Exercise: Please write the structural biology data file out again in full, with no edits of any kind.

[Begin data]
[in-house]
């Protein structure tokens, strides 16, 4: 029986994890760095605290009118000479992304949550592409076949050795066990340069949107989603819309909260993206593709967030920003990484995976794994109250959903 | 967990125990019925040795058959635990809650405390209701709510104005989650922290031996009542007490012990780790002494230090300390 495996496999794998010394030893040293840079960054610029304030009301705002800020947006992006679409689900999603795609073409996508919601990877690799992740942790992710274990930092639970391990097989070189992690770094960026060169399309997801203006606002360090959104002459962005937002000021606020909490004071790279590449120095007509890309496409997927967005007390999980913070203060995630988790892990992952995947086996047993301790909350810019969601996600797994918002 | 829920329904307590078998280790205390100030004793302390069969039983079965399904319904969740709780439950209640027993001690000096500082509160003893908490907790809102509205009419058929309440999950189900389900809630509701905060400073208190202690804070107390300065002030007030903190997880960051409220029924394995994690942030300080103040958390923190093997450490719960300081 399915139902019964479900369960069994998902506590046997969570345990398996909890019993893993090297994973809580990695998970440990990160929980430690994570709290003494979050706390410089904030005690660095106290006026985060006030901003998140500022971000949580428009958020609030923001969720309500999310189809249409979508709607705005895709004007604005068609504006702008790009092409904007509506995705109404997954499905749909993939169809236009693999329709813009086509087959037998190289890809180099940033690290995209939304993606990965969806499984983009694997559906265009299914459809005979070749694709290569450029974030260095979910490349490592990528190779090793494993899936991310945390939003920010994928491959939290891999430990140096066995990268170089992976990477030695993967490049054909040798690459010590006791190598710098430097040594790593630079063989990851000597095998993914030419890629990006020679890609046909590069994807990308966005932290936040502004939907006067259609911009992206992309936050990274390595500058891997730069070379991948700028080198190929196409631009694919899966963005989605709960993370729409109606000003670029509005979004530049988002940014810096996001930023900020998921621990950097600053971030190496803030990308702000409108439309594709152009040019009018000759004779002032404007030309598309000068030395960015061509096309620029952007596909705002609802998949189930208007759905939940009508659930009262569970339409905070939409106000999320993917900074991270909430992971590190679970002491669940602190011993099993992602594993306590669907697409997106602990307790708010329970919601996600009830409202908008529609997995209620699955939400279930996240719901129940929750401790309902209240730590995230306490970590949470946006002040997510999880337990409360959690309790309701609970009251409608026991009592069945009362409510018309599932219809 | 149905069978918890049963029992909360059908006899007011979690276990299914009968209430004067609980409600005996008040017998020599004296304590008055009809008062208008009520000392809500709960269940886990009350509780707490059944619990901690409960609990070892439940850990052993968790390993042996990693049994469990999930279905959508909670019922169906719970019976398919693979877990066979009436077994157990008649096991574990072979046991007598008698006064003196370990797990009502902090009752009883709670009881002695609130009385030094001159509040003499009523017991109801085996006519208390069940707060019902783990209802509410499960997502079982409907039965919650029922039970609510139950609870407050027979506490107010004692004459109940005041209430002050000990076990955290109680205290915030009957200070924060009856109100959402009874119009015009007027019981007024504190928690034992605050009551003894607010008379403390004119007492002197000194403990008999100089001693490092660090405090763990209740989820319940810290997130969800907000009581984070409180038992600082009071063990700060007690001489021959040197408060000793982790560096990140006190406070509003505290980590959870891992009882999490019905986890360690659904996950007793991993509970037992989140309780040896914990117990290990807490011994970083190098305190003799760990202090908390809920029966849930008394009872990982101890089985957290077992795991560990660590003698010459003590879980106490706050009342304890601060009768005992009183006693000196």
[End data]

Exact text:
[in-house]
């Protein structure tokens, strides 16, 4: 029986994890760095605290009118000479992304949550592409076949050795066990340069949107989603819309909260993206593709967030920003990484995976794994109250959903 | 967990125990019925040795058959635990809650405390209701709510104005989650922290031996009542007490012990780790002494230090300390 495996496999794998010394030893040293840079960054610029304030009301705002800020947006992006679409689900999603795609073409996508919601990877690799992740942790992710274990930092639970391990097989070189992690770094960026060169399309997801203006606002360090959104002459962005937002000021606020909490004071790279590449120095007509890309496409997927967005007390999980913070203060995630988790892990992952995947086996047993301790909350810019969601996600797994918002 | 829920329904307590078998280790205390100030004793302390069969039983079965399904319904969740709780439950209640027993001690000096500082509160003893908490907790809102509205009419058929309440999950189900389900809630509701905060400073208190202690804070107390300065002030007030903190997880960051409220029924394995994690942030300080103040958390923190093997450490719960300081 399915139902019964479900369960069994998902506590046997969570345990398996909890019993893993090297994973809580990695998970440990990160929980430690994570709290003494979050706390410089904030005690660095106290006026985060006030901003998140500022971000949580428009958020609030923001969720309500999310189809249409979508709607705005895709004007604005068609504006702008790009092409904007509506995705109404997954499905749909993939169809236009693999329709813009086509087959037998190289890809180099940033690290995209939304993606990965969806499984983009694997559906265009299914459809005979070749694709290569450029974030260095979910490349490592990528190779090793494993899936991310945390939003920010994928491959939290891999430990140096066995990268170089992976990477030695993967490049054909040798690459010590006791190598710098430097040594790593630079063989990851000597095998993914030419890629990006020679890609046909590069994807990308966005932290936040502004939907006067259609911009992206992309936050990274390595500058891997730069070379991948700028080198190929196409631009694919899966963005989605709960993370729409109606000003670029509005979004530049988002940014810096996001930023900020998921621990950097600053971030190496803030990308702000409108439309594709152009040019009018000759004779002032404007030309598309000068030395960015061509096309620029952007596909705002609802998949189930208007759905939940009508659930009262569970339409905070939409106000999320993917900074991270909430992971590190679970002491669940602190011993099993992602594993306590669907697409997106602990307790708010329970919601996600009830409202908008529609997995209620699955939400279930996240719901129940929750401790309902209240730590995230306490970590949470946006002040997510999880337990409360959690309790309701609970009251409608026991009592069945009362409510018309599932219809 | 149905069978918890049963029992909360059908006899007011979690276990299914009968209430004067609980409600005996008040017998020599004296304590008055009809008062208008009520000392809500709960269940886990009350509780707490059944619990901690409960609990070892439940850990052993968790390993042996990693049994469990999930279905959508909670019922169906719970019976398919693979877990066979009436077994157990008649096991574990072979046991007598008698006064003196370990797990009502902090009752009883709670009881002695609130009385030094001159509040003499009523017991109801085996006519208390069940707060019902783990209802509410499960997502079982409907039965919650029922039970609510139950609870407050027979506490107010004692004459109940005041209430002050000990076990955290109680205290915030009957200070924060009856109100959402009874119009015009007027019981007024504190928690034992605050009551003894607010008379403390004119007492002197000194403990008999100089001693490092660090405090763990209740989820319940810290997130969800907000009581984070409180038992600082009071063990700060007690001489021959040197408060000793982790560096990140006190406070509003505290980590959870891992009882999490019905986890360690659904996950007793991993509970037992989140309780040896914990117990290990807490011994970083190098305190003799760990202090908390809920029966849930008394009872990982101890089985957290077992795991560990660590003698010459003590879980106490706050009342304890601060009768005992009183006693000196």